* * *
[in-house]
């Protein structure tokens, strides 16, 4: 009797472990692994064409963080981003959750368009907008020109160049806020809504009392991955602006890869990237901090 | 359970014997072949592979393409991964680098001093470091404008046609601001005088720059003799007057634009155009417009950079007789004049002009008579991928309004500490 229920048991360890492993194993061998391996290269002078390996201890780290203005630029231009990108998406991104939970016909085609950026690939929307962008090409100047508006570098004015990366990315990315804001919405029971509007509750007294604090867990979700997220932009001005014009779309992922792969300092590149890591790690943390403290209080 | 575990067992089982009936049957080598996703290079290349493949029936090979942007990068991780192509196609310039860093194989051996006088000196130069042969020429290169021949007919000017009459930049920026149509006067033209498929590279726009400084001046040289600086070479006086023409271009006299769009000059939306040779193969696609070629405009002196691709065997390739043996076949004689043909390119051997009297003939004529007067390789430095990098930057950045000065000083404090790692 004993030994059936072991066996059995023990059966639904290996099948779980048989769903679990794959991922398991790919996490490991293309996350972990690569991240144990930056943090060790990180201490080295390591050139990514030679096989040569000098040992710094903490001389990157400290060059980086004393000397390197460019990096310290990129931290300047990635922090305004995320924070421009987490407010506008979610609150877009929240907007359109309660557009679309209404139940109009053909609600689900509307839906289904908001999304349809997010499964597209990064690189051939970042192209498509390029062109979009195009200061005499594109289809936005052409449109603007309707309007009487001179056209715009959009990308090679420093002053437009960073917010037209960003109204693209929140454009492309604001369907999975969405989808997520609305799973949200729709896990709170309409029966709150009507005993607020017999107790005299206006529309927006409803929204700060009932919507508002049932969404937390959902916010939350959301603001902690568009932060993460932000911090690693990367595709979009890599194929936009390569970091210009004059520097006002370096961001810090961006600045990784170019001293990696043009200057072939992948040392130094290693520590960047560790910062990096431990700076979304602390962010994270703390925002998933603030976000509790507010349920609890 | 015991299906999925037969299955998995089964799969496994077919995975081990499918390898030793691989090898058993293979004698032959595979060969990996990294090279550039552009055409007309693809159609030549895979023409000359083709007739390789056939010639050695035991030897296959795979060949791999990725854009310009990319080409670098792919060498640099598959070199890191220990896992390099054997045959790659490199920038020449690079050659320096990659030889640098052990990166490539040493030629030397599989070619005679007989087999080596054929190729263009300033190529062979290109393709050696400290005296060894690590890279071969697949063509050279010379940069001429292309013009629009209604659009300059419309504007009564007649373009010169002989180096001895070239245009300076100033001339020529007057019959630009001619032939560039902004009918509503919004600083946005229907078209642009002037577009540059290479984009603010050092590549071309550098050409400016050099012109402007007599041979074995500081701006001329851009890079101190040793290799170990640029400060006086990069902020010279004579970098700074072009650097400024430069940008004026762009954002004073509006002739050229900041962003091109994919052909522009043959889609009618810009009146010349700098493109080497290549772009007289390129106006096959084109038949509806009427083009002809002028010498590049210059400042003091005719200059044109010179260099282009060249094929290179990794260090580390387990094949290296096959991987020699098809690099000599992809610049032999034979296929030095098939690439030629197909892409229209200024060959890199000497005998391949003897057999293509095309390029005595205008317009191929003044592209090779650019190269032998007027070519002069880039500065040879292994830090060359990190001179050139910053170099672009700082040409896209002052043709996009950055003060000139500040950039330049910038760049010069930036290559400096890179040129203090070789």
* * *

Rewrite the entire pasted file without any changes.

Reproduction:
[in-house]
């Protein structure tokens, strides 16, 4: 009797472990692994064409963080981003959750368009907008020109160049806020809504009392991955602006890869990237901090 | 359970014997072949592979393409991964680098001093470091404008046609601001005088720059003799007057634009155009417009950079007789004049002009008579991928309004500490 229920048991360890492993194993061998391996290269002078390996201890780290203005630029231009990108998406991104939970016909085609950026690939929307962008090409100047508006570098004015990366990315990315804001919405029971509007509750007294604090867990979700997220932009001005014009779309992922792969300092590149890591790690943390403290209080 | 575990067992089982009936049957080598996703290079290349493949029936090979942007990068991780192509196609310039860093194989051996006088000196130069042969020429290169021949007919000017009459930049920026149509006067033209498929590279726009400084001046040289600086070479006086023409271009006299769009000059939306040779193969696609070629405009002196691709065997390739043996076949004689043909390119051997009297003939004529007067390789430095990098930057950045000065000083404090790692 004993030994059936072991066996059995023990059966639904290996099948779980048989769903679990794959991922398991790919996490490991293309996350972990690569991240144990930056943090060790990180201490080295390591050139990514030679096989040569000098040992710094903490001389990157400290060059980086004393000397390197460019990096310290990129931290300047990635922090305004995320924070421009987490407010506008979610609150877009929240907007359109309660557009679309209404139940109009053909609600689900509307839906289904908001999304349809997010499964597209990064690189051939970042192209498509390029062109979009195009200061005499594109289809936005052409449109603007309707309007009487001179056209715009959009990308090679420093002053437009960073917010037209960003109204693209929140454009492309604001369907999975969405989808997520609305799973949200729709896990709170309409029966709150009507005993607020017999107790005299206006529309927006409803929204700060009932919507508002049932969404937390959902916010939350959301603001902690568009932060993460932000911090690693990367595709979009890599194929936009390569970091210009004059520097006002370096961001810090961006600045990784170019001293990696043009200057072939992948040392130094290693520590960047560790910062990096431990700076979304602390962010994270703390925002998933603030976000509790507010349920609890 | 015991299906999925037969299955998995089964799969496994077919995975081990499918390898030793691989090898058993293979004698032959595979060969990996990294090279550039552009055409007309693809159609030549895979023409000359083709007739390789056939010639050695035991030897296959795979060949791999990725854009310009990319080409670098792919060498640099598959070199890191220990896992390099054997045959790659490199920038020449690079050659320096990659030889640098052990990166490539040493030629030397599989070619005679007989087999080596054929190729263009300033190529062979290109393709050696400290005296060894690590890279071969697949063509050279010379940069001429292309013009629009209604659009300059419309504007009564007649373009010169002989180096001895070239245009300076100033001339020529007057019959630009001619032939560039902004009918509503919004600083946005229907078209642009002037577009540059290479984009603010050092590549071309550098050409400016050099012109402007007599041979074995500081701006001329851009890079101190040793290799170990640029400060006086990069902020010279004579970098700074072009650097400024430069940008004026762009954002004073509006002739050229900041962003091109994919052909522009043959889609009618810009009146010349700098493109080497290549772009007289390129106006096959084109038949509806009427083009002809002028010498590049210059400042003091005719200059044109010179260099282009060249094929290179990794260090580390387990094949290296096959991987020699098809690099000599992809610049032999034979296929030095098939690439030629197909892409229209200024060959890199000497005998391949003897057999293509095309390029005595205008317009191929003044592209090779650019190269032998007027070519002069880039500065040879292994830090060359990190001179050139910053170099672009700082040409896209002052043709996009950055003060000139500040950039330049910038760049010069930036290559400096890179040129203090070789």